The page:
[Image description - a series of tweets by @EbThen that say:
I should’ve gone to bed before the Stephen Hawking news broke.
Seeing a headline describing him as having “overcome” a “debilitating disease” to “publish books on the mysteries of the universe” is making me grumpy.
Stephen Hawking was an exceptionally privileged white English man who had access to the necessary supports to successfully navigate a world that puts little importance on making itself accessible.
I mean, he did pretty amazing stuff but it wasn’t amazing because he had ALS and used a wheelchair and AAC. Those are just things.
The amazing stuff Stephen Hawking did was amazing because he thought and said amazing things.
Stop being amazed that a few Disabled people do awesome world-changing stuff. Start wondering why more of us don’t.
It’s not because a wheelchair and AAC somehow get in the way of doing theoretical physics. It’s because a lot of us deal with ridiculously huge access barriers.
Also stop only valuing Disabled people who do awesome world-changing stuff. We don’t need to be supercrips to be worthwhile.
Disabled people are allowed to be normal schlubs and not be treated like that means we’re failures.
When you write a headline that implies ALS, a wheelchair and machine-facilitated speech are natural and expected barriers to being a successful scientist, you’re telling on yourself.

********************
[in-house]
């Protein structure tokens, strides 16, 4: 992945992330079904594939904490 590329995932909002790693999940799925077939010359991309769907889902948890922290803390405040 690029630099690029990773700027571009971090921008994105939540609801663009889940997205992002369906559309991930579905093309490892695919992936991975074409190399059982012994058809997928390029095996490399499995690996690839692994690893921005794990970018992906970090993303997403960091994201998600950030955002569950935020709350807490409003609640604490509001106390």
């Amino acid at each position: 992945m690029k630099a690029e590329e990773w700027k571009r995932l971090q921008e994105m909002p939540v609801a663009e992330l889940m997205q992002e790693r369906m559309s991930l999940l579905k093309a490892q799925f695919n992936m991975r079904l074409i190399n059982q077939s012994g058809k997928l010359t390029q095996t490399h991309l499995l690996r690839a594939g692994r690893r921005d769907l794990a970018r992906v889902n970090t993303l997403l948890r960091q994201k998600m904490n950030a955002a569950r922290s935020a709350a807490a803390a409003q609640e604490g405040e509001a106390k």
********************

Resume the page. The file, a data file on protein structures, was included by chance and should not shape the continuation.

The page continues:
Those circumstances aren’t inevitable barriers to doing all sorts of science.
What’s frustrating is that we’re talking about a Disabled person who had so much opportunity and access to excellent supports and tools and people still talk about that like it’s tragedy.
And I’m thinking how many folks I know could benefit from those things.
World renowned physicist Stephen Hawking has died at the age of 76
The British scientist was famed for his work with black holes and relativity, and wrote several popular science books including ‘A Brief History of Time’.
At the age of 22 Prof Hawking was given only a few years to live after being diagnosed with a rare form of motor neurone disease.
In his 2013 memoir he described how he felt when first diagnosed with motor neurone disease.
“I felt it was very unfair - why should this happen to me,” he wrote. “At the time, I thought my life was over and that I would never realise the potential I felt I had. But now, 50 years later, I can be quietly satisfied with my life.”